Saskatchewan Examiner

Tuesday, September 27, 2022

Here are the details on Paxlovid in Saskatchewan

Here is important data regarding Paxlovid in Saskatchewan.

Key Takeaways:

  • Paxlovid, an antiviral medication, can minimise the severity of COVID-19 when administered early in the course of an infection with mild to moderate symptoms, claims Health Canada.
  • You may find a full list of pharmacies and an interactive map on the website of the Government of Saskatchewan.

Here are all the details you require on Paxlovid, an antiviral drug used to treat COVID-19, in Saskatchewan.

According to Health Canada, when used early in the course of an infection with mild to moderate symptoms, the antiviral drug Paxlovid can lessen the severity of COVID-19.

In Saskatchewan, medicine was first made accessible in January 2022. Since then, pharmacies all around the province have received it.

Adults aged 18 and also older who have tested positive for COVID-19 and are more likely to experience severe symptoms that would necessitate hospitalization are advised to take the medicine.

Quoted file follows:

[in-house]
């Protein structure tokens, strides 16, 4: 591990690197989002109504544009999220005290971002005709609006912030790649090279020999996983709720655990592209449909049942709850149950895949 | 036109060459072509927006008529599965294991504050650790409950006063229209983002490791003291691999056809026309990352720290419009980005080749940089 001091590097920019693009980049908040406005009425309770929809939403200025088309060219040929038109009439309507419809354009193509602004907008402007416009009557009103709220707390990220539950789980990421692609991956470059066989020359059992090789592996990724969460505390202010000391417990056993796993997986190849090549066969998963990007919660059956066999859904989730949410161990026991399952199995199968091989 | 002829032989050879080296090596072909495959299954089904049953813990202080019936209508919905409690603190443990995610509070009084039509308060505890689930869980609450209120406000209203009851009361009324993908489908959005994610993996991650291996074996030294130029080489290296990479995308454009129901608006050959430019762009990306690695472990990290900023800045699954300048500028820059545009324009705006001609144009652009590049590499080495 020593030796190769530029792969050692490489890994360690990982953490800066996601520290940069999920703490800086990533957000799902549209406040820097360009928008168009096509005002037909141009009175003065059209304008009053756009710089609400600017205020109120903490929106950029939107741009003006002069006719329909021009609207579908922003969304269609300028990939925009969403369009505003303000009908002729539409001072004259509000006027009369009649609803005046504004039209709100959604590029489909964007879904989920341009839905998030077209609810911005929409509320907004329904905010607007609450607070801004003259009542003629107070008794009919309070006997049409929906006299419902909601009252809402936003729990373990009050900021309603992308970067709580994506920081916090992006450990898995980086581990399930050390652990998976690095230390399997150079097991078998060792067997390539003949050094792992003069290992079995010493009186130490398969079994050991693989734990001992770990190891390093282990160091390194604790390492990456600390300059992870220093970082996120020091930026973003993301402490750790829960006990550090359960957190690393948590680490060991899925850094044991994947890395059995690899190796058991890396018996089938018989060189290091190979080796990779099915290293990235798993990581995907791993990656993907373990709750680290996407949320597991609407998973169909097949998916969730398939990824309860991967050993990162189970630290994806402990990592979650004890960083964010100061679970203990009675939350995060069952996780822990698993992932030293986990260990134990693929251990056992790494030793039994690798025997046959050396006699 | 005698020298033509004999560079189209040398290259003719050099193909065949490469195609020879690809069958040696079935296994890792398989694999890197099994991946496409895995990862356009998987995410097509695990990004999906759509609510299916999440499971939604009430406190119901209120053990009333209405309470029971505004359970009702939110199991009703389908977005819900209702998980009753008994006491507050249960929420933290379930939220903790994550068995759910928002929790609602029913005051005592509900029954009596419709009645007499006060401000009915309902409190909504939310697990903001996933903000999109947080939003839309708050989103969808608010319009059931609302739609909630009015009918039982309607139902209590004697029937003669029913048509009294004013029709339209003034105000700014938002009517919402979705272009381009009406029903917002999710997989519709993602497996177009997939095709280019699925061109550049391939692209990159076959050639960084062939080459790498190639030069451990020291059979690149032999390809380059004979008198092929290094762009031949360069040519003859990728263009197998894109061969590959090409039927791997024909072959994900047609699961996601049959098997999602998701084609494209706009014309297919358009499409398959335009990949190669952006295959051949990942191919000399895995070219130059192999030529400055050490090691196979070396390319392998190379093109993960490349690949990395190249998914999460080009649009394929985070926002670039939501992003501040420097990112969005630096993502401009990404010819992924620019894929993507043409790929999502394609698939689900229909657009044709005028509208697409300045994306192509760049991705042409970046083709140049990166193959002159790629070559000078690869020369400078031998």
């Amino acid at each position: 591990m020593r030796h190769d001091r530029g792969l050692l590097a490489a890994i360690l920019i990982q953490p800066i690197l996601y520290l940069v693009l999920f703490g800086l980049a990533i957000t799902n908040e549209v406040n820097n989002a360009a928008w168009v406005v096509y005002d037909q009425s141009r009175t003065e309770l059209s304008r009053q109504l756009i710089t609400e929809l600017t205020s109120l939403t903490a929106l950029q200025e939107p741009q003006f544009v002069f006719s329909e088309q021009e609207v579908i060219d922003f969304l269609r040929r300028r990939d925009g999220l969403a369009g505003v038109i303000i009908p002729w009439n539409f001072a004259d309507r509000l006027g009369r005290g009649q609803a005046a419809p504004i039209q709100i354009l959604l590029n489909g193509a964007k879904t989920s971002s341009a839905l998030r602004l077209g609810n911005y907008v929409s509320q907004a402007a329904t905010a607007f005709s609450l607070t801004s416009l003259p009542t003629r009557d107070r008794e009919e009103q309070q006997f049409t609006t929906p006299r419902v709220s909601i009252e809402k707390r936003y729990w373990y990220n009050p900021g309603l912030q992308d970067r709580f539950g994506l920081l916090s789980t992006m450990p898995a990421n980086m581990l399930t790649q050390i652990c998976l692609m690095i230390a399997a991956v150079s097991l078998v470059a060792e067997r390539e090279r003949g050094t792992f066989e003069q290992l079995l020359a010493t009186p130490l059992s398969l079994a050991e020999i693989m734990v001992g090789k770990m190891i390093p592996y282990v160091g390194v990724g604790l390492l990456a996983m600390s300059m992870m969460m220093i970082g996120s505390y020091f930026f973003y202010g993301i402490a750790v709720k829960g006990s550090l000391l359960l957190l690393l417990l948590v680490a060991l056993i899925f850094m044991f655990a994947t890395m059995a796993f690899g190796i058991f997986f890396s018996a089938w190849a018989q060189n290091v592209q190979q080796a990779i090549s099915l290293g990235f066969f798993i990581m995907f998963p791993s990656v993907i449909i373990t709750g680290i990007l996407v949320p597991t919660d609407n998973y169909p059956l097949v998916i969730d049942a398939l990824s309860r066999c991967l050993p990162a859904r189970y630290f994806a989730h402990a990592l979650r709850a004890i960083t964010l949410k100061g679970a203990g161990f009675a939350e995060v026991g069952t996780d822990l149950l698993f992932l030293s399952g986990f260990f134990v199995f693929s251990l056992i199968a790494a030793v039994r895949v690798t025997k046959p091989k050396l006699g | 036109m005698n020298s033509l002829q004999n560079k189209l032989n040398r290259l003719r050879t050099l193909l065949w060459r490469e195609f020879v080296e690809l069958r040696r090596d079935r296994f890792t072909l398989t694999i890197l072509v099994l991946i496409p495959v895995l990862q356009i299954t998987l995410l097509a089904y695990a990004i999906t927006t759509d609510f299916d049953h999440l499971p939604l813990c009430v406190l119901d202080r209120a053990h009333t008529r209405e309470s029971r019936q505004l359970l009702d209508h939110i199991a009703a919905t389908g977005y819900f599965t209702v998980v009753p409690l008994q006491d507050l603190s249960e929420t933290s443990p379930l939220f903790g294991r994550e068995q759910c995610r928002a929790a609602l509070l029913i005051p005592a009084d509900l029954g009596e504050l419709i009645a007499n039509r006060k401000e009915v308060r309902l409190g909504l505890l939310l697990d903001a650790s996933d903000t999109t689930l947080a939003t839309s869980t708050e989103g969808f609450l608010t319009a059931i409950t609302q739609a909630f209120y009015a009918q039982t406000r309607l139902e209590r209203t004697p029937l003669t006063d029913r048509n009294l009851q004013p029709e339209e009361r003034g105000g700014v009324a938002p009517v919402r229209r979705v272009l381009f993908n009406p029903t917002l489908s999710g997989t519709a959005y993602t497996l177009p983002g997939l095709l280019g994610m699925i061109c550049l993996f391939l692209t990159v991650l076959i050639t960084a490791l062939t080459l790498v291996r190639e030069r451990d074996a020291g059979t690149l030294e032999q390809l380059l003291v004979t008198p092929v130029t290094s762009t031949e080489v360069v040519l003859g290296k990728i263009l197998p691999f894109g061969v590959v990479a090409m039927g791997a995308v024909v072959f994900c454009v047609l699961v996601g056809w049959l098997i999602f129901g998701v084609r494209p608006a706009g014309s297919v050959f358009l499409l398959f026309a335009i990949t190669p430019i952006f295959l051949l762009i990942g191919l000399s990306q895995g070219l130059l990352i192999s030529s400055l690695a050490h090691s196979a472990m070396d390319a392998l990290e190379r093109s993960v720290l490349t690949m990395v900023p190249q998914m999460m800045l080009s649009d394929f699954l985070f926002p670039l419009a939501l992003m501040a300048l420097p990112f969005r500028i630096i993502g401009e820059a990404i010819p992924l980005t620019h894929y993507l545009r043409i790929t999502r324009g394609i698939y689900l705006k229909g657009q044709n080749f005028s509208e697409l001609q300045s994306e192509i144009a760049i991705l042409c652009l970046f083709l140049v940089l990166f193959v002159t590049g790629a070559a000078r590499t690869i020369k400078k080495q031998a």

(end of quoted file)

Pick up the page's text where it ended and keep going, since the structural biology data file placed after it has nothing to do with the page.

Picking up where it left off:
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Many pharmacies around Saskatchewan, including those in major cities like Regina, Saskatoon, Prince Albert, and Moose Jaw, sell Paxlovid.

Safeway, Shoppers Drug Mart, Loblaws, FreshCo, Rexall, Sherwood Co-op, Walmart, Sobeys, Medicine Shoppe, and numerous other stores fall under this category.

The Saskatchewan Health Authority (SHA) reports that 251 places in the province now have Paxlovid.

Here is important data regarding Paxlovid in Saskatchewan.
Here is important data regarding Paxlovid in Saskatchewan. Image from Union Leader

On the Government of Saskatchewan website, you can get a comprehensive list of the pharmacies and an interactive map.

Three tablets must be taken every 12 hours for five days as part of the Paxlovid treatment. According to the SHA, Paxlovid treatment must begin five days after the onset of symptoms.

Health Canada cautions that the antiviral medication may interact with a wide range of drugs, including some antibiotics, hormonal contraceptives, heart medications, erectile dysfunction medications, blood cholesterol medications, and seasonal allergy medications.

The website of Health Canada contains an exhaustive list of the drug interactions.

Source: CTV News

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